[6] See NRS 34.160; Smith v. District Court, 107 Nev. 674, 677, 818 P.2d 849, 851 (1991); Round Hill Gen. Imp. Dist. v. Newman, 97 Nev. 601, 637 P.2d 534 (1981).

[7] NRS 34.170; Harvey L. Lerer, Inc. v. District Court, 111 Nev. 1165, 1168, 901 P.2d 643, 645 (1995).

[8] Cronin v. District Court, 105 Nev. 635, 639 n. 4, 781 P.2d 1150, 1152 n. 4 (1989).

[9] Smith, 107 Nev. at 677, 818 P.2d at 851.

[10] Rust v. Clark Cty. School District, 103 Nev. 686, 689, 747 P.2d 1380, 1382 (1987) (emphasis added).

[11] 120 Nev. 445, 454, 92 P.3d 1239, 1245 (2004).

[12] While many cases filed in the family court division are seriously contested, many other assigned cases are resolved through a joint petition in which the parties consent to the relief requested. Because judges with longer recusal lists are more likely to be disqualified from any filed case, these cases must be reassigned to their colleagues with shorter recusal lists. The recused judges are then assigned new cases from the general pool, which have a greater likelihood of being uncontested and, therefore, less demanding. The purported result is that judges with longer recusal lists have less taxing caseloads.

[13] NRS 2.120 states that this court shall regulate original civil practice and procedure and may make rules for the governance of the district court as long as they are not inconsistent with state law or the Nevada Constitution.

[14] See Las Vegas Downtown Redev. v. Dist. Ct., 116 Nev. 640, 643, 5 P.3d 1059, 1061 (2000) (quoting Ham v. District Court, 93 Nev. 409, 415, 566 P.2d 420, 424 (1977)); see also In re Lemoine, 686 So. 2d 837, 840 (La.1997) ("[T]he judge has an obligation, part of his sworn duty as a judge, to hear and decide cases properly brought before him. He is not at liberty, nor does he have the right, to take himself out of a case and burden another judge with his responsibility without good and legal cause.").

[15] NCJC Canon 3B(1).

[16] See also NRS 1.230 (listing grounds for disqualifying judges other than supreme court justices).

[17] NCJC Canon 3F grants a judge, except in instances of personal bias or prejudice, the discretion to disclose the basis for disqualification and to propose that the parties waive the disqualifying factor after the parties consider the proposal outside of the judge's presence.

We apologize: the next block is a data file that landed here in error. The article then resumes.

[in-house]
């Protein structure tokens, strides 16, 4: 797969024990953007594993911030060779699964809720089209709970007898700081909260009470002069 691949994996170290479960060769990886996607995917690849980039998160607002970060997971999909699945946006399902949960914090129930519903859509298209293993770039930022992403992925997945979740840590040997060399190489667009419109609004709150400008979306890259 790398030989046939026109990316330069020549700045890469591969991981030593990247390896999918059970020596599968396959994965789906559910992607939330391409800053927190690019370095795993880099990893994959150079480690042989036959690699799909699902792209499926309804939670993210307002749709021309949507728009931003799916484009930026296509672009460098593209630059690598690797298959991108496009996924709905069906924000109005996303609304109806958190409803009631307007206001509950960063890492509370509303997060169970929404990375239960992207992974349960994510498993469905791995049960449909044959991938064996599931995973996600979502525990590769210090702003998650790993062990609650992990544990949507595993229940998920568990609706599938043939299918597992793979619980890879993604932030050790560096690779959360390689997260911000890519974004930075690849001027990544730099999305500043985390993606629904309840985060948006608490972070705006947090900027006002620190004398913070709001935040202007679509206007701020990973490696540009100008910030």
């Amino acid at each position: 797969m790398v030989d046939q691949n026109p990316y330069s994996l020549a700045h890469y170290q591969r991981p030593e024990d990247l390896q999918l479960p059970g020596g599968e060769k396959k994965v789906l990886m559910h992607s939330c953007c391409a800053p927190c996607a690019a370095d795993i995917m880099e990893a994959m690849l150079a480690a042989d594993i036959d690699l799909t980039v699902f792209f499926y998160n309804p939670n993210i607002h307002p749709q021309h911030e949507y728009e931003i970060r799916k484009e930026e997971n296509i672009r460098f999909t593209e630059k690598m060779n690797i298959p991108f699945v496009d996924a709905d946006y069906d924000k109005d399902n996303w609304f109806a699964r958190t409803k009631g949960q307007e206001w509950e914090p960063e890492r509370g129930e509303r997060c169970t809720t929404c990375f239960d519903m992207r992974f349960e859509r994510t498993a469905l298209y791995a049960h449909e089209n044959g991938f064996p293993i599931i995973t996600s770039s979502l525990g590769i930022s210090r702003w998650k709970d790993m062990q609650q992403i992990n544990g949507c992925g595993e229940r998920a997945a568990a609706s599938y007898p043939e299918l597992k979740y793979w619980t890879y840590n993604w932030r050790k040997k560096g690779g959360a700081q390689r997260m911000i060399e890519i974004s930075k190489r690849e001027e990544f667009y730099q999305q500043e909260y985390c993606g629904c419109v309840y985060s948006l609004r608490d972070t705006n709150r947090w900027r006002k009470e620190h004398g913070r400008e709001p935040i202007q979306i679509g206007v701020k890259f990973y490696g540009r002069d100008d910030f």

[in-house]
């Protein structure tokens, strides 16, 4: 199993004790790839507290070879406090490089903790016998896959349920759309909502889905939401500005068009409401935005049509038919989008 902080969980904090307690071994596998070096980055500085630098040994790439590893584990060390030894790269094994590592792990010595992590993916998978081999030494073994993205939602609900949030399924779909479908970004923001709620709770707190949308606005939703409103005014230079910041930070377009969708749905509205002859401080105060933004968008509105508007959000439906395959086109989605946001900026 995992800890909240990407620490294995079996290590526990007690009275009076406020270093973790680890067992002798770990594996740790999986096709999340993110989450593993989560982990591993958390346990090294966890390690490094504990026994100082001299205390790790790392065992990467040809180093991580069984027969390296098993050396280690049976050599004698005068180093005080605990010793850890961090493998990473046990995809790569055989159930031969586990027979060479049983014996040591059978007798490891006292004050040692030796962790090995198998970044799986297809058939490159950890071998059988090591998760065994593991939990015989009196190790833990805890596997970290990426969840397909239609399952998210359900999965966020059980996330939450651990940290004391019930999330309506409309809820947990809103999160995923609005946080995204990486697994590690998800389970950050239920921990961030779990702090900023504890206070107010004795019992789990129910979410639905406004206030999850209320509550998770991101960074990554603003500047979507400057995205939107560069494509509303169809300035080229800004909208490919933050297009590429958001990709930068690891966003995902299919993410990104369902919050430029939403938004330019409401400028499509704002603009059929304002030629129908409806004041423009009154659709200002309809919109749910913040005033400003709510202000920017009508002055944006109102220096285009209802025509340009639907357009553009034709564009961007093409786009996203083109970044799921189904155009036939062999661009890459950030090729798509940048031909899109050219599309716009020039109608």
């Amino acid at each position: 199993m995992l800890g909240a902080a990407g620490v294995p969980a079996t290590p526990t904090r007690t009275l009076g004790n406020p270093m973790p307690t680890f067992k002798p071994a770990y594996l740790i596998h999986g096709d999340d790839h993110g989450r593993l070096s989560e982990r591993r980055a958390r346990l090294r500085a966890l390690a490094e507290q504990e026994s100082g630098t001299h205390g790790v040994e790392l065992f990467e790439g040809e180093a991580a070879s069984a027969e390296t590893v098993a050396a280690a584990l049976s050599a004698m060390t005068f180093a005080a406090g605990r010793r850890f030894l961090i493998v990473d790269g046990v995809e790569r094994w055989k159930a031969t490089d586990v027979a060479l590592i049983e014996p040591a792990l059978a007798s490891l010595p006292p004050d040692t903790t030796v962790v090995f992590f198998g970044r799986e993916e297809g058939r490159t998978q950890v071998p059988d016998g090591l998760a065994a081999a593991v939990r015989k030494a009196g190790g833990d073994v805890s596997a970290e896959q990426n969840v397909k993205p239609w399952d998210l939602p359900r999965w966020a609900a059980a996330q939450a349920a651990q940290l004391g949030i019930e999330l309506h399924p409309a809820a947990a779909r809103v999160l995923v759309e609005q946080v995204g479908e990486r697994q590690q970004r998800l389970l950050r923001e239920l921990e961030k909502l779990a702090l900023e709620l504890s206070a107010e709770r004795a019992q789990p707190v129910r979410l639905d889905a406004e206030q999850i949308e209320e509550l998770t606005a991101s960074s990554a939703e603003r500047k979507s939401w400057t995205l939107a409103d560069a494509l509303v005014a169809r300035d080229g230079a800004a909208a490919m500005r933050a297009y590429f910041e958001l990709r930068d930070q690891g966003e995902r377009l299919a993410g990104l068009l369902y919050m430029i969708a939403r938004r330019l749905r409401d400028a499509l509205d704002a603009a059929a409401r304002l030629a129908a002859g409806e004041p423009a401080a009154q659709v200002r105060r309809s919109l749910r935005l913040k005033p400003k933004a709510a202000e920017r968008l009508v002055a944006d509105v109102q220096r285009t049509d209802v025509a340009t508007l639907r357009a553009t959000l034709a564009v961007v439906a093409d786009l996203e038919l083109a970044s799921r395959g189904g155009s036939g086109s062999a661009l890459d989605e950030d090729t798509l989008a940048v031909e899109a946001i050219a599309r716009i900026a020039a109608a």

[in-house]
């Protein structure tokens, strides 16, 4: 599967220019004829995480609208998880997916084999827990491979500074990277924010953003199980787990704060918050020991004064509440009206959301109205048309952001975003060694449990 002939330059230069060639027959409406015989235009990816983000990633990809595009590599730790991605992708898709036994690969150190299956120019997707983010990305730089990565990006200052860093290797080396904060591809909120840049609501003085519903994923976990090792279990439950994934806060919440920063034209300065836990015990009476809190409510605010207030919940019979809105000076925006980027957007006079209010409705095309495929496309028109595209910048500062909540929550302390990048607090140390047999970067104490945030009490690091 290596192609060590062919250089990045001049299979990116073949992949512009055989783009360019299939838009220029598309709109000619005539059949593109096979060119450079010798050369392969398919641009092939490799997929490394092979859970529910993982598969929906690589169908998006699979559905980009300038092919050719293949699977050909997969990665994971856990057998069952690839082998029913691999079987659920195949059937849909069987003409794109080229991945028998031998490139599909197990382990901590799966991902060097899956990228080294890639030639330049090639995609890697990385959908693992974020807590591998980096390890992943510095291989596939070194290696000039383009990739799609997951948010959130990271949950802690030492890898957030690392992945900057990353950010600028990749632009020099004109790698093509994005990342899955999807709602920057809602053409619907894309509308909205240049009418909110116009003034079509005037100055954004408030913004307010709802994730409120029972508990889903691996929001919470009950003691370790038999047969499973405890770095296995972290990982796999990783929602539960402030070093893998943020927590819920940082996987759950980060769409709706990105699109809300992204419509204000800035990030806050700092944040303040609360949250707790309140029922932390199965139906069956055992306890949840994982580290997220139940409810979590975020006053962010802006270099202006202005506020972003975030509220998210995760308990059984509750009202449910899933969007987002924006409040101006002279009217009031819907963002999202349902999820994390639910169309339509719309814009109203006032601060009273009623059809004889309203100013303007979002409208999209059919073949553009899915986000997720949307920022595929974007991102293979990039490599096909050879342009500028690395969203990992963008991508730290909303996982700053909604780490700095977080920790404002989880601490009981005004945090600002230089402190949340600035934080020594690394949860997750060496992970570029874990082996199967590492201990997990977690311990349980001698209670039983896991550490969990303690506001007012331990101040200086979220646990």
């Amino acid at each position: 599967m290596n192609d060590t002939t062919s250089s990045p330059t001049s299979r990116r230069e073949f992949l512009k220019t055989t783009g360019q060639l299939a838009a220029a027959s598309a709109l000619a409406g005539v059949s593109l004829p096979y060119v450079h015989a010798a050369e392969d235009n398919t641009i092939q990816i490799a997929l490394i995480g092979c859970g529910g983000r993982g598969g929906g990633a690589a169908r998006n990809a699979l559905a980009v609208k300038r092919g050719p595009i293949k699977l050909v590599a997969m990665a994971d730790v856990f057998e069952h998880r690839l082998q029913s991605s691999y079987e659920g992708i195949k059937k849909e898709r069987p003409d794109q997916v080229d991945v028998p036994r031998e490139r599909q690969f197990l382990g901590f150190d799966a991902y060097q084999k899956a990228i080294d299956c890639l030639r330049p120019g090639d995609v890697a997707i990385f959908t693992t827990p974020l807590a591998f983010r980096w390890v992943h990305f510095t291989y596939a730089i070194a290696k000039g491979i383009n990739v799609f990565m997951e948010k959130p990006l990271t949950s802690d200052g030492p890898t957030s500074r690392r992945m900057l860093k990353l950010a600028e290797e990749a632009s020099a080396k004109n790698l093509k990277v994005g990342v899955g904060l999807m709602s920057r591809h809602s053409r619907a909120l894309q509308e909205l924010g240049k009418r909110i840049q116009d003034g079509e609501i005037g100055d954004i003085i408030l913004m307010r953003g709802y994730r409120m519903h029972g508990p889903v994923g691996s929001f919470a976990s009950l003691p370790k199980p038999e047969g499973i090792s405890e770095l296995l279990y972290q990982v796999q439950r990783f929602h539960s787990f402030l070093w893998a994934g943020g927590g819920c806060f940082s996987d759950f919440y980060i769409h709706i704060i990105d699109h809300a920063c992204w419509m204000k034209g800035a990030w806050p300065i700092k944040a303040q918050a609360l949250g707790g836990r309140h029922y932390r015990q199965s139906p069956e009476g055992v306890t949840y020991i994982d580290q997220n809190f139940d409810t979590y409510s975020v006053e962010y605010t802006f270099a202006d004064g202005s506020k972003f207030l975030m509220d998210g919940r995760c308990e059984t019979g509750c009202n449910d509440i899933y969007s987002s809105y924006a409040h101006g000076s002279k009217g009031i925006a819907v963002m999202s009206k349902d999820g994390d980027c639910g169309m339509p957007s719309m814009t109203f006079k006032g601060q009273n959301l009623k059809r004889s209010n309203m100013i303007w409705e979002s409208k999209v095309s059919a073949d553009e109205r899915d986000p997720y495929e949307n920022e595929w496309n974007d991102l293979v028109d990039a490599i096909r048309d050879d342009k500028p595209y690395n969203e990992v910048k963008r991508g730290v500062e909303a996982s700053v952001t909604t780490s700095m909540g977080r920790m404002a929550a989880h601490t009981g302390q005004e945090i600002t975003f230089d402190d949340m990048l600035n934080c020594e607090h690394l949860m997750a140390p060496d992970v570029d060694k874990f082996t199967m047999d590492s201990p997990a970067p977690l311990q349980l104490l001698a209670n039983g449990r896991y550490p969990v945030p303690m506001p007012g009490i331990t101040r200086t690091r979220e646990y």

[18] Hogan v. Warden, 112 Nev. 553, 559-60, 916 P.2d 805, 809 (1996).

[19] Las Vegas Downtown Redev. Agency v. Hecht, 113 Nev. 632, 635, 940 P.2d 127, 128 (1997).

[20] Id. at 636, 940 P.2d at 129.

[21] Judge Del Vecchio has articulated policy reasons to justify the midstream recusal policy. Any reconsideration of the policy should be initiated through an administrative docket petition. The administrative docket petition procedure permits greater input by affected parties, attorneys, and judges than this writ petition permits or contemplates.

[22] Hogan, 112 Nev. at 558, 916 P.2d at 808.

[23] Duncan v. Merrill Lynch, Pierce, Fenner & Smith, 646 F.2d 1020, 1025 n. 6 (5th Cir.1981), overruled on other grounds by Gibbs v. Paluk, 742 F.2d 181 (5th Cir.1984).

[24] Lemm v. Adams, 955 S.W.2d 70, 74 (Tenn.Ct. App.1997) (quoting In re Ellis, 822 S.W.2d 602, 605 (Tenn.Ct.App.1991)); accord Whalley Dev. v. First Citizens Bancshares, 834 S.W.2d 328, 331-32 (Tenn.Ct.App.1992) (noting that trial courts "should be reluctant to disqualify a litigant's counsel of choice and should grant disqualification motions sparingly"); Bd. of Ed. of N.Y. City v. Nyquist, 590 F.2d 1241, 1246 (2d Cir.1979).

[25] Hecht, 113 Nev. at 649-50, 940 P.2d at 138 (citing Richard E. Flamm, Judicial Disqualification ยง 21.4 (1996); U.S. v. Helmsley, 760 F. Supp. 338, 342 (S.D.N.Y.1991); State v. Jeffers, 135 Ariz. 404, 661 P.2d 1105, 1128-29 (1983)).

[26] McCuin v. Texas Power & Light Co., 714 F.2d 1255, 1264 (5th Cir.1983).

[27] Id. at 1265.